Chileans are excited about the future of food and drink exports - and the UK is becoming an increasingly important target market. Liz Hamson reports

Flying into Santiago on an overcast spring day in late September is not a rewarding experience. After you’ve stomached the inevitable turbulence of descent over the Andes, you are greeted as you land by a leaden sky that obscures the mountain range to such a degree that you might as well be landing back at Heathrow.
It doesn’t get much better when you leave the airport terminal. If you’re after something typically South American, forget it. The people look European. They drive the same cars - on just as congested roads. To top it off, the capital has all the characteristics of an affluent Spanish city rather than anything that looks discernibly South American. It’s all pretty uninspiring.
And then the sun comes out and transforms everything.
Nowhere can first impressions be as misleading as in Chile, the strip of land 2,672 miles long and 68 miles wide that separates South America from the Pacific.
Its climate ranges from arid desert conditions in the north to the Antarctic conditions of Chilean Patagonia in the south. But it is in the fertile Central Valley, with its temperate climate, influenced on the one hand by Andean breezes and on the other by the cold Humboldt current running along the coast, that much of the food and drink is produced for export. And the UK is becoming an increasingly important target market for those exports.
There’s wine, its biggest food and drink export by some margin. Thanks to its southern hemisphere location, Chile has also capitalised on a harvest that kicks off in earnest as ours ends, supplying us with table grapes, apples, poultry and citrus fruits. Walnuts too are proving a successful export, as are avocados and this year’s ‘zero to hero’ fresh produce, blueberries.
It’s little wonder that the traditionally conservative Chileans are excited about the future. Luis Montero, commercial attaché at ProChile, Chile’s export promotion bureau at the Embassy of Chile in London, says: “We’ve been promoting our food for the past 15 to 20 years, but because we had scarce funds, it’s mainly been through the distribution channel than directly to the final consumer.”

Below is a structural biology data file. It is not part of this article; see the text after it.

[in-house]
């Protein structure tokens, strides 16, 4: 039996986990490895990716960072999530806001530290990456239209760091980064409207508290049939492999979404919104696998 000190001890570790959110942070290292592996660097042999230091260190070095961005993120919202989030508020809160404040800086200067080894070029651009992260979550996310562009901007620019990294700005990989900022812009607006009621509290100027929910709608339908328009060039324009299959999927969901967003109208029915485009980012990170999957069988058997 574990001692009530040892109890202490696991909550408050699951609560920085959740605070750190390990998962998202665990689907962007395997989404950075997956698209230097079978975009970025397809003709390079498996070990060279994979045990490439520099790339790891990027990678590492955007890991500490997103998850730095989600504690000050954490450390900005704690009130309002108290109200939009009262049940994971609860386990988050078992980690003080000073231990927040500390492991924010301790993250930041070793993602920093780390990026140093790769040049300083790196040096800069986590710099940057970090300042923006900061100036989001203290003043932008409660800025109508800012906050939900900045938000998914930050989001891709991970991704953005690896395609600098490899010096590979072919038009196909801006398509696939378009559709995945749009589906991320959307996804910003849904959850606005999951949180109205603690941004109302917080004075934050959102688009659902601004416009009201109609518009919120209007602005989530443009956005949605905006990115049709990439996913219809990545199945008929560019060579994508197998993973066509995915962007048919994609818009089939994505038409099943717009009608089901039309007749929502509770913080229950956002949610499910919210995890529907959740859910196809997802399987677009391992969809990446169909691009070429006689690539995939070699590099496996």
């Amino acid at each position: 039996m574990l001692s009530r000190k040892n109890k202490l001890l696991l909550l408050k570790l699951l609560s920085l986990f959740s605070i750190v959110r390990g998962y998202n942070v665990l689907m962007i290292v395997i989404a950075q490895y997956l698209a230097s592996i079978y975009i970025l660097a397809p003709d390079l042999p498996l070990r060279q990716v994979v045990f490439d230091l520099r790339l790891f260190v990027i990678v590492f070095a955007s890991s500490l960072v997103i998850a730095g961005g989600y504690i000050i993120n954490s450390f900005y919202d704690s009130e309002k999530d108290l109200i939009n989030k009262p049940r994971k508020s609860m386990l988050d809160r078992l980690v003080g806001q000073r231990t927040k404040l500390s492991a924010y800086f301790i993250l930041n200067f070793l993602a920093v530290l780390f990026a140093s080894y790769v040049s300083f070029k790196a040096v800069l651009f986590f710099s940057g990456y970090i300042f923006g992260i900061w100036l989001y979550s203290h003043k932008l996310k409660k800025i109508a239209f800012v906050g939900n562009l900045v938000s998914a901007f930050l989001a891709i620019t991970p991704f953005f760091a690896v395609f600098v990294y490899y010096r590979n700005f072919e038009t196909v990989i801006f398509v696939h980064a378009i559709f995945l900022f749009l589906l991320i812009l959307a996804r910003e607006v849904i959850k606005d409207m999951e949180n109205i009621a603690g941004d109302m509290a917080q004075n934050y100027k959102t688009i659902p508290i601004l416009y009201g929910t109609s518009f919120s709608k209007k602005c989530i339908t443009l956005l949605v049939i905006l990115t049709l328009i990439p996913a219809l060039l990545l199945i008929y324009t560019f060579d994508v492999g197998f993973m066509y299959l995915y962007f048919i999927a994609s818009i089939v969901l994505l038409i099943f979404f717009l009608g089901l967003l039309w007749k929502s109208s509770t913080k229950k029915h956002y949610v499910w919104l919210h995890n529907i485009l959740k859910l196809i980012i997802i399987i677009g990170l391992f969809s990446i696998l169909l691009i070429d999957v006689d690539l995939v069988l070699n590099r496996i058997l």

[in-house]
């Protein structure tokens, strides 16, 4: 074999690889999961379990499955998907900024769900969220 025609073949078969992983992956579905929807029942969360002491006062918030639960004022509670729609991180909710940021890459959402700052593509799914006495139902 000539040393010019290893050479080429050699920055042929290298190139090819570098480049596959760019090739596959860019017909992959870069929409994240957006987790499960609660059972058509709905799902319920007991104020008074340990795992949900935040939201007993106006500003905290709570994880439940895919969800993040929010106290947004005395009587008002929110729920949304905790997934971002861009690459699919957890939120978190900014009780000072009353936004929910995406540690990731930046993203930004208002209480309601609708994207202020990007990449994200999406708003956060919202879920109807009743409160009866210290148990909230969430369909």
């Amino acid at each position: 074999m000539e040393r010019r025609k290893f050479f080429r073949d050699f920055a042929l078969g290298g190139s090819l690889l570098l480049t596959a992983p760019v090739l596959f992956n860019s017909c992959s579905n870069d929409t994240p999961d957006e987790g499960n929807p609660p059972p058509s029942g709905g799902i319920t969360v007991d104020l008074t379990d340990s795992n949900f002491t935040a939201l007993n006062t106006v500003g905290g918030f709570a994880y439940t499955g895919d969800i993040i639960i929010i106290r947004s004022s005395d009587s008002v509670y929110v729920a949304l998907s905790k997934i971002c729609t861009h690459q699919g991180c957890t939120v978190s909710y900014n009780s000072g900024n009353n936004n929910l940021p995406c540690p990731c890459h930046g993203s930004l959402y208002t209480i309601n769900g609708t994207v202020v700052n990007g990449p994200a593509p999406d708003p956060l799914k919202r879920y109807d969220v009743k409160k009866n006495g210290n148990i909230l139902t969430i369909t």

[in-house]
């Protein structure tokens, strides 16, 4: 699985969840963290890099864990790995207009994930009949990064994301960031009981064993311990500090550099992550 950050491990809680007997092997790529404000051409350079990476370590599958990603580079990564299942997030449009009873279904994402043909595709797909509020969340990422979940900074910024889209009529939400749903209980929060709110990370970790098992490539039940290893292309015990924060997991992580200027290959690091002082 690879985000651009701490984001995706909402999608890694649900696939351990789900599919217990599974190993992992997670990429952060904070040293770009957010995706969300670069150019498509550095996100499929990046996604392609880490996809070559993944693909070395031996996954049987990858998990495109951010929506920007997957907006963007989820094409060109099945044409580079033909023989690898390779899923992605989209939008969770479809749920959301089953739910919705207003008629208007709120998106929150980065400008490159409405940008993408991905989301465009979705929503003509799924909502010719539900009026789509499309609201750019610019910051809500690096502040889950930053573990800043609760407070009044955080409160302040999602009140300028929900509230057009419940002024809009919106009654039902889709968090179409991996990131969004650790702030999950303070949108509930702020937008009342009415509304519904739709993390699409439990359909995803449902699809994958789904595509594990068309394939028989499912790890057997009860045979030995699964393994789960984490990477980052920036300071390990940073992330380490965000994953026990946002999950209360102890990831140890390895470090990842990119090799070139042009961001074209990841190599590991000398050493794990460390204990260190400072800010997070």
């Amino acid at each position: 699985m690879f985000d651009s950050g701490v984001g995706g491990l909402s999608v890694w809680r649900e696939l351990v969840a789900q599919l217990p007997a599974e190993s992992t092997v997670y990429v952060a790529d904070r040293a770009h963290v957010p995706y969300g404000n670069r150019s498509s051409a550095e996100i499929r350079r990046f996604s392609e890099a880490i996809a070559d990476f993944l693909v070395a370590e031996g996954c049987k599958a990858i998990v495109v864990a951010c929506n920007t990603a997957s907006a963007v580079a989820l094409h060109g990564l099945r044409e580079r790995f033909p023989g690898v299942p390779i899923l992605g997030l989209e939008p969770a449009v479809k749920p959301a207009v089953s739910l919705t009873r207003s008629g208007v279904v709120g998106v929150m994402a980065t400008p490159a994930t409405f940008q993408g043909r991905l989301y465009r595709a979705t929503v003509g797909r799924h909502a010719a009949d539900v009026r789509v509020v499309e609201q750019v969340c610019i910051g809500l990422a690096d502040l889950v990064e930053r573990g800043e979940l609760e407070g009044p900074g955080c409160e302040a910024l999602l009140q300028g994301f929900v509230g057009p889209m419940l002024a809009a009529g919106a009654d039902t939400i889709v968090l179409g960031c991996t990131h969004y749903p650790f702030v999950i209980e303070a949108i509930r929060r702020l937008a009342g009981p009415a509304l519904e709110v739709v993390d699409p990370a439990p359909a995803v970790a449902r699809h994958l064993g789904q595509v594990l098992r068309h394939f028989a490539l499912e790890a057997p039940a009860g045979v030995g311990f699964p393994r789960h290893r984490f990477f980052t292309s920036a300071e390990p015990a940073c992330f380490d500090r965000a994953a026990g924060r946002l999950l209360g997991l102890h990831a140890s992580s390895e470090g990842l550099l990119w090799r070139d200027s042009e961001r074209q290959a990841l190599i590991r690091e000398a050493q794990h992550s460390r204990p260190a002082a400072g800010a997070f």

However, it has allocated more money to food over the past five years and two producer associations now have offices in the UK - the Chilean exporters association, Asoex, and Wines of Chile.
Both have made a noticeable impact, says Montero, highlighting the correlation between the sudden growth in demand for Chilean wines and the relaunch of Wines of Chile under Michael Cox in 2003.
“It helps that traditionally we’ve had very good trade relations with the UK. It’s very productive and positive,” he adds.
Cox adds: “The encouraging thing about Chile is the tremendous spirit of optimism since democracy came in 1989. Not only has it got a stable democratic system, it’s also had constant economic growth, fuelled by copper prices, which are now as high as they’ve every been.”
As far as the country’s export market as a whole goes, there are two key priorities, says ProChile: to show supermarket buyers that Chilean products are not just high quality, but that the outfits that produce them are professional and innovative; and to educate consumers. The good news is that buyers are taking Chile more seriously, says Cristián López, commercial assistant at ProChile. “Every time a supermarket buyer visits Chile, they try new wines and see the new technology and the serious way we are working.”
The UK supermarkets were first to send scouting groups to the country, according Ronald Bown, chairman of the board at Asoex. In September, a team from Tesco had done the rounds in Chile - visiting fruit and vegetable producers, packing plants, nurseries and exporters. A Sainsbury delegation also visited earlier in the year.
There’s still a long way to go, however, says Christian Carvajal, marketing manager for Europe and Asia at Asoex: “We’ve only been doing promotions in Europe for six or seven years. You have to direct your first efforts at the trade so they understand and know what Chile is all about. Ten years ago, there was no image of Chile. A year ago, a study ranked us very highly. But we haven’t finished that first stage yet.“
Even so, attention is now beginning to turn to the second priority: getting the message across to consumers. Most of the major supermarkets are heavily promoting Chilean wine and fresh produce, with input from the likes of ProChile and Asoex.
Next year ProChile hopes to work in a joint venture with Chile’s Tourism Promotion Corporation to promote the country as a tourist destination. For Montero, disabusing people of the idea that Chile is a backward nation with an unsavoury tolerance of former dictators is vital. “People still think of Augusto Pinochet,” he says. “One of the main efforts we’ve been involved in is an information campaign to help exports and create awareness of what modern Chile is like.”
The more UK consumers understand Chile’s landscape, people and produce, says Montero, the more potential there is for its market share in the UK to grow even further. It is already the 15th biggest exporter to the UK after doubling its exports in the past decade. Who knows where it will be in 10 years’ time?